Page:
CWS@KC: Petricka gets double play in MLB debut

CHICAGO -- It only took five pitches for Jake Petricka to pick up his first career victory in his first career appearance during Thursday night's 4-3 win over the Royals in 12 innings. That effort, which involved inducing an inning-ending double play from Salvador Perez, earned him the game ball, the lineup card and a beer shower that basically ruined his cleats.

Pitching in that game-on-the-line situation stands as part of the learning curve for the second-round pick in the 2010 First-Year Player Draft, who had been exclusively used as a starter until moving into the bullpen for Double-A Birmingham and Triple-A Charlotte during the 2013 season. Now, Petricka is being talked about as a potential member of the 2014 White Sox relief crew, although he isn't ready to make such a bold leap.

"I'm just going to try to get comfortable up here and hopefully stick it out," Petricka said. "It's still my first year of relief, and I understand maybe they want more time down in the Minors. We'll just take it as it goes.

"I struggled a little bit at the start. I kind of went into the games in relief still a little around 90-92 [mph] range. I wasn't going at people 100 percent. I had to sit down with the pitching coach [Britt Burns] and manager [Julio Vinas] at Double-A, and they said, 'You need to start going after hitters. You're out there for one inning, it's time to get after them right away.' Once I made that transition, I had some good results."

Stuck ball leads to inside-the-park HR, Ventura ejection

TEX@CWS: Ventura is tossed after disputing home run

CHICAGO -- Robin Ventura was ejected by third-base umpire Greg Gibson during the top of the third inning of Texas' 11-5 victory over the White Sox in Friday night's series opener at U.S. Cellular Field. Ventura was thrown out for the second time this season and sixth time in his career, arguing ground rules regarding an inside-the-park homer for Ian Kinsler.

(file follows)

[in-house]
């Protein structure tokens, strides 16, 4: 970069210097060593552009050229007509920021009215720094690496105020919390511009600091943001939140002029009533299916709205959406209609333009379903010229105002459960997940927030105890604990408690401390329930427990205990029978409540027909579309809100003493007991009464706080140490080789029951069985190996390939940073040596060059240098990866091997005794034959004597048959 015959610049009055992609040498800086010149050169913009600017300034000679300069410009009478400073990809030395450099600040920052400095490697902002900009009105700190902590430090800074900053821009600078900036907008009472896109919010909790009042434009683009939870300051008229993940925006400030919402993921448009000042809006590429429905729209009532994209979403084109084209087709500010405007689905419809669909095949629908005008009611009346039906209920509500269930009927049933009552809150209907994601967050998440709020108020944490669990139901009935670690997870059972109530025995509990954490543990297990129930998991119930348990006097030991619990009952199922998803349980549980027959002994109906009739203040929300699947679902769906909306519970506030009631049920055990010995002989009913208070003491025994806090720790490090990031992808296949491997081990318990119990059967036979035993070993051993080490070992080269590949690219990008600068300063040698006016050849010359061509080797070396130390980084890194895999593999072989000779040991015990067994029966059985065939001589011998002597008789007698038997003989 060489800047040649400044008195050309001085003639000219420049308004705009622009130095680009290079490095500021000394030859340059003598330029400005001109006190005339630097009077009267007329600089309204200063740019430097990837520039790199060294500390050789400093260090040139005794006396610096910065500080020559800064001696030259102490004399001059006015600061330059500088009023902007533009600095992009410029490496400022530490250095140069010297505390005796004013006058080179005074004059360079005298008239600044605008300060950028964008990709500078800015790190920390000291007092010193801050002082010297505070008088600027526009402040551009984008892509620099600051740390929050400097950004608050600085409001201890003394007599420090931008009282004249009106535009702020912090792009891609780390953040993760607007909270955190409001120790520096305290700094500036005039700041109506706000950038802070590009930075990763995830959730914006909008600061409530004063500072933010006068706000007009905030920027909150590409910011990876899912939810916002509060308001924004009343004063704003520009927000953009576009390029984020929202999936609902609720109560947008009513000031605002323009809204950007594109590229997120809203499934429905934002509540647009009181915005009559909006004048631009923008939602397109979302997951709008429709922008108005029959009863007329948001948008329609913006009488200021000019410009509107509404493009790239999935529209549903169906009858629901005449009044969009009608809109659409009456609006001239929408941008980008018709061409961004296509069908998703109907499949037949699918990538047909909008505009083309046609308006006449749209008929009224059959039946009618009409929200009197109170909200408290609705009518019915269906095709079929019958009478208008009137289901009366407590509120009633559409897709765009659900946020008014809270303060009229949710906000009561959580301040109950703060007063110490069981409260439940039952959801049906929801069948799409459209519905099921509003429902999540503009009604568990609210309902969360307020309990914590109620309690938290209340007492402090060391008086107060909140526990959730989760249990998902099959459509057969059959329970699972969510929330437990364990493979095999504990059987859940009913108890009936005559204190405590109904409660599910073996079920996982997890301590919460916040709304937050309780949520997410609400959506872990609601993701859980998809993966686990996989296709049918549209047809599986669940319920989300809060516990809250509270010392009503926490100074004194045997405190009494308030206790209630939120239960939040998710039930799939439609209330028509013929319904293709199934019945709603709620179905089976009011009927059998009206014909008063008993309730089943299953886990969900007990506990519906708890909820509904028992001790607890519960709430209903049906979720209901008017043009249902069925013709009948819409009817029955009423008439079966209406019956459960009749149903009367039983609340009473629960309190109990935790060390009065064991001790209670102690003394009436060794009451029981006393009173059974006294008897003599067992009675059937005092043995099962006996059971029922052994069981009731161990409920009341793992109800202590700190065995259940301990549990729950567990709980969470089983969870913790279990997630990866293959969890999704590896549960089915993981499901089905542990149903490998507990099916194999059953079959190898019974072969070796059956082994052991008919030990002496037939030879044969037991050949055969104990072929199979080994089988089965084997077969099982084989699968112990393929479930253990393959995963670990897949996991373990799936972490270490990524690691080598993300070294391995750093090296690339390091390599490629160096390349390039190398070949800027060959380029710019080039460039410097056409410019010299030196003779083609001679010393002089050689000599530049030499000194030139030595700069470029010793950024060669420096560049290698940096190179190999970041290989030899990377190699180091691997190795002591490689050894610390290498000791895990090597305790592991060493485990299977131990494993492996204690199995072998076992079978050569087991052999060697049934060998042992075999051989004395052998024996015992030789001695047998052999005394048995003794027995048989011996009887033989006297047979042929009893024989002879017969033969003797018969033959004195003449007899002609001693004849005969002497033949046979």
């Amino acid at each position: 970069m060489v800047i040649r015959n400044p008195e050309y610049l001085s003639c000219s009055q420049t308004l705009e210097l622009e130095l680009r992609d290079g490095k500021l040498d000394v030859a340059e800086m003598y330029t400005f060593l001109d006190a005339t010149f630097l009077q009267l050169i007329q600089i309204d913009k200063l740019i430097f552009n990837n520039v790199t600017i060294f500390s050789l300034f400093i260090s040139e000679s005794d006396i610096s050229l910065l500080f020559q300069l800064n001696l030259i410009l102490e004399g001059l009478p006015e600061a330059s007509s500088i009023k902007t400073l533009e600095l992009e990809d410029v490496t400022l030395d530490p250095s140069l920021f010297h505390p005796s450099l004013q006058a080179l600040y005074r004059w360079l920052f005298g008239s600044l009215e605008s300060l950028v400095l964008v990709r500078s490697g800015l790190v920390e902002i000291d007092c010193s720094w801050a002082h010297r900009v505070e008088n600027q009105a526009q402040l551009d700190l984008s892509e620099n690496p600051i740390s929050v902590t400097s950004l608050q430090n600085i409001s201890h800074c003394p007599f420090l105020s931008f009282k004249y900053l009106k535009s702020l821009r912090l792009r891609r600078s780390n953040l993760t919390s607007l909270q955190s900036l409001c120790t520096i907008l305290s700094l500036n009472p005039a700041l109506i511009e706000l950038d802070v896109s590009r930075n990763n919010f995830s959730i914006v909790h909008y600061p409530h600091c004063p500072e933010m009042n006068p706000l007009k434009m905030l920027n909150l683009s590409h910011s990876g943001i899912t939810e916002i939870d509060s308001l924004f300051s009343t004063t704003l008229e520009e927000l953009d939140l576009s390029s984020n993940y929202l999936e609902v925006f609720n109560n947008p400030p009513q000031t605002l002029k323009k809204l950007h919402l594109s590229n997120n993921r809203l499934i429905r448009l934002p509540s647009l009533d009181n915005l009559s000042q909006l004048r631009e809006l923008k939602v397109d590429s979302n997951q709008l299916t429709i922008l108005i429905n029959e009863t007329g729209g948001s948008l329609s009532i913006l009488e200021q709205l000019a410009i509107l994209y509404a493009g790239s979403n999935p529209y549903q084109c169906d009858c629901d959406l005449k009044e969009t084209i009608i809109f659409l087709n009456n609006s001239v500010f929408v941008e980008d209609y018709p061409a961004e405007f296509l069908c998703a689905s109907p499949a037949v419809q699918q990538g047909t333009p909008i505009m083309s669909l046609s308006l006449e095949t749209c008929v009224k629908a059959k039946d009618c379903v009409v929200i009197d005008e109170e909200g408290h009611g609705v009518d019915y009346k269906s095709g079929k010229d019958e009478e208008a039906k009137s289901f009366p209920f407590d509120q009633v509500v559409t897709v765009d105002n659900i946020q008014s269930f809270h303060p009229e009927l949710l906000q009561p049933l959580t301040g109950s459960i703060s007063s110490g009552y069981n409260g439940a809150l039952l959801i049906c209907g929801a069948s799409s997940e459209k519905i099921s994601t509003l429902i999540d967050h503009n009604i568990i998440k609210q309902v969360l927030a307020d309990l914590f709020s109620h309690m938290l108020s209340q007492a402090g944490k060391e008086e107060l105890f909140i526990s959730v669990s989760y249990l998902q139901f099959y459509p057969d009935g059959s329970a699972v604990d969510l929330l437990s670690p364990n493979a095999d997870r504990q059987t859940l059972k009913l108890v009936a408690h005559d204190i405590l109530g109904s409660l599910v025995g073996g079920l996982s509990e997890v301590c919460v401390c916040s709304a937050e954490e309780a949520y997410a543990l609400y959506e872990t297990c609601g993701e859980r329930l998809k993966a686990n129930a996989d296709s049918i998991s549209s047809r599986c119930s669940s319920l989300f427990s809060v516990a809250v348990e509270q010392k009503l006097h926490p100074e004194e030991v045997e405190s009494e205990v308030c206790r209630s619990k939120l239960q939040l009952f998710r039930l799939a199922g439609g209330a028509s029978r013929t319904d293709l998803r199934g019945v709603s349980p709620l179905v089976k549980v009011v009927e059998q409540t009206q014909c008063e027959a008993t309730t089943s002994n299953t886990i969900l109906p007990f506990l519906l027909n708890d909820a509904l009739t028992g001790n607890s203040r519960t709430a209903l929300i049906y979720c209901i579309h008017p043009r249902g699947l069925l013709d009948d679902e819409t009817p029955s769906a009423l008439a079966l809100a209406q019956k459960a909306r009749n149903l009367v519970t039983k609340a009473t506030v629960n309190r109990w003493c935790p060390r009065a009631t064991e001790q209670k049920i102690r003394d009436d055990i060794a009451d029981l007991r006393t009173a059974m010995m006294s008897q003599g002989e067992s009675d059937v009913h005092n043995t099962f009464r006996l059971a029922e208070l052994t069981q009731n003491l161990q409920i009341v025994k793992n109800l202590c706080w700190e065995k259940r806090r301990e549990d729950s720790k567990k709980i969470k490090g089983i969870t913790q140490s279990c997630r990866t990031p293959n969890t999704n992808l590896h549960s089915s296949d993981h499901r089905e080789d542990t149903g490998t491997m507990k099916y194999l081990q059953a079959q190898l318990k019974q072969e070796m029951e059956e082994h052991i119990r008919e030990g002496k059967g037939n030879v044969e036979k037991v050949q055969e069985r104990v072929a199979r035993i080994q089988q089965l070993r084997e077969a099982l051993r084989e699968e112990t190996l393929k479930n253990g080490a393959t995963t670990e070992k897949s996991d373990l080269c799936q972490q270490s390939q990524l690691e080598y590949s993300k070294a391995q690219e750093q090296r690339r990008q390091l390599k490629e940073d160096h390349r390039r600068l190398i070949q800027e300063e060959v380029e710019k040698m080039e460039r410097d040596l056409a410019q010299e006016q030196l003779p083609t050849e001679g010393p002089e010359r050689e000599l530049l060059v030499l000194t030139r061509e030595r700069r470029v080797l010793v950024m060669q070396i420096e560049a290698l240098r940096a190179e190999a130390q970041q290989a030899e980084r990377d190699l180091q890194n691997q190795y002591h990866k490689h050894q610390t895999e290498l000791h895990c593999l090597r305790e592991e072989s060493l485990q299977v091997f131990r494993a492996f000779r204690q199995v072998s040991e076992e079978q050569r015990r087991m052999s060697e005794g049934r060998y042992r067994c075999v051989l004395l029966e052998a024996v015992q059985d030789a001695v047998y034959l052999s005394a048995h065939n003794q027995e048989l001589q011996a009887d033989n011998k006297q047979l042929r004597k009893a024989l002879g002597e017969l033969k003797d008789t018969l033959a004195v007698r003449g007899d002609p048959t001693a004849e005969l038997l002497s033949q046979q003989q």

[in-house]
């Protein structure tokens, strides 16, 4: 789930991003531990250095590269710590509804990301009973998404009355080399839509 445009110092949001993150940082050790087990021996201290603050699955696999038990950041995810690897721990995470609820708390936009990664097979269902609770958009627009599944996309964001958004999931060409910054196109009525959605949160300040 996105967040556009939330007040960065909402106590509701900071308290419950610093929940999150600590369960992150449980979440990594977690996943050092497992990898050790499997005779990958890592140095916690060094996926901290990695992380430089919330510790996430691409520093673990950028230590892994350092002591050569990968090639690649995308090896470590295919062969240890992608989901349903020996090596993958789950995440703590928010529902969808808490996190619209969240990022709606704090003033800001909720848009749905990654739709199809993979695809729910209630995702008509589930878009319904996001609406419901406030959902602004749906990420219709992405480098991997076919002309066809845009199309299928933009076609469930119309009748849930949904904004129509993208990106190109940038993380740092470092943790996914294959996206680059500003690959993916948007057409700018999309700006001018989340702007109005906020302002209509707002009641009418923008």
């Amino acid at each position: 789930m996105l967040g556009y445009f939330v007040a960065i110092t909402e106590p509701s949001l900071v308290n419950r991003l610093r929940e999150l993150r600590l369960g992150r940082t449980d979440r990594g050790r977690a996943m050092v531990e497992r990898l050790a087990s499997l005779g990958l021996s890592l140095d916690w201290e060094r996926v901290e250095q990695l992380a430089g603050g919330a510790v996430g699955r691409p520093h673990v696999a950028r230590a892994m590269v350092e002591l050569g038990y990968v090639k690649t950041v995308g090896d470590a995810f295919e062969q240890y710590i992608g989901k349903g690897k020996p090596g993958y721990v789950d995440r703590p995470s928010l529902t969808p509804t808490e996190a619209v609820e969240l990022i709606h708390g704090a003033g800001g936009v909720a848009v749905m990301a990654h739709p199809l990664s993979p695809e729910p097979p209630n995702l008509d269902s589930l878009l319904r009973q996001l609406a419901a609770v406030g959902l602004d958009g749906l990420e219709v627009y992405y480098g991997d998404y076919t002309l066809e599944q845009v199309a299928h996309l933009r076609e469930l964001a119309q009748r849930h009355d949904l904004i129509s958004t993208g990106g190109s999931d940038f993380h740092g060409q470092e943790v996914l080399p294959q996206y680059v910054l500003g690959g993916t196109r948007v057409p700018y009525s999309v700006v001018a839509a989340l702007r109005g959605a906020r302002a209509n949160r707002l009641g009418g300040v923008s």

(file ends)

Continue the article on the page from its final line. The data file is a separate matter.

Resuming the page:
Kinsler hit a soft liner just fair down the left-field line that eventually wedged under the padding along the wall. Left fielder Dayan Viciedo raced over toward the baseball and held up his hand to signal it was unplayable, but Viciedo then bent down and tried to pick up the ball. Viciedo's throw overshot the cutoff man and Kinsler raced around to score, with Gibson waving off any play stoppage.

Ventura, who also was ejected on July 23 in a game against the Tigers, explained postgame that there was nothing automatic in the ground rules to make the hit a ground-rule double. But ….

"Usually when a guy is crawling on his hands and knees, he's looking for help. It makes sense," Ventura said. "[Gibson] just said he saw it. I figured [Viciedo] got on his hands and knees to go get it, you'd think it would be lodged under there pretty good and they'd rule a double. But they didn't."

A frustrating year plagued by a lack of run support for Chris Sale took another hit with this call. The White Sox had rallied to cut a four-run deficit to 4-3 when Kinsler connected off the White Sox ace with one out in the third for the first inside-the-park homer allowed by the White Sox since Carl Crawford on July 20, 2009, for the Rays in Chicago.

"You see [Viciedo] like a mechanic on his hands and knees, getting underneath the car trying to get to that," said Sale. "I know he did everything he could to get to it and try to make the right play.

"So, it's just … baseball is a crazy sport. You never know what you are going to get from it. Crazy things happen in this game and probably not the last time it's going to happen."

White Sox thrilled to be part of CRG

White Sox will host the 2013 Civil Rights Game

CHICAGO -- The entire White Sox team will make the trip to the Magnificent Marriott on Michigan Avenue on Saturday morning for the Beacon Awards Luncheon from 11:30 a.m. to 2 p.m. CT. Those awards will be followed by Major League Baseball's seventh Civil Rights Game on Saturday night, marking the third one in which the White Sox have participated.

They took part in the second contest in Memphis, Tenn., as the final preseason contest in 2008, and then moved to Cincinnati in 2009 for the first regular-season Civil Rights Game. It's an honor for the players and manager Robin Ventura to take part in this special contest.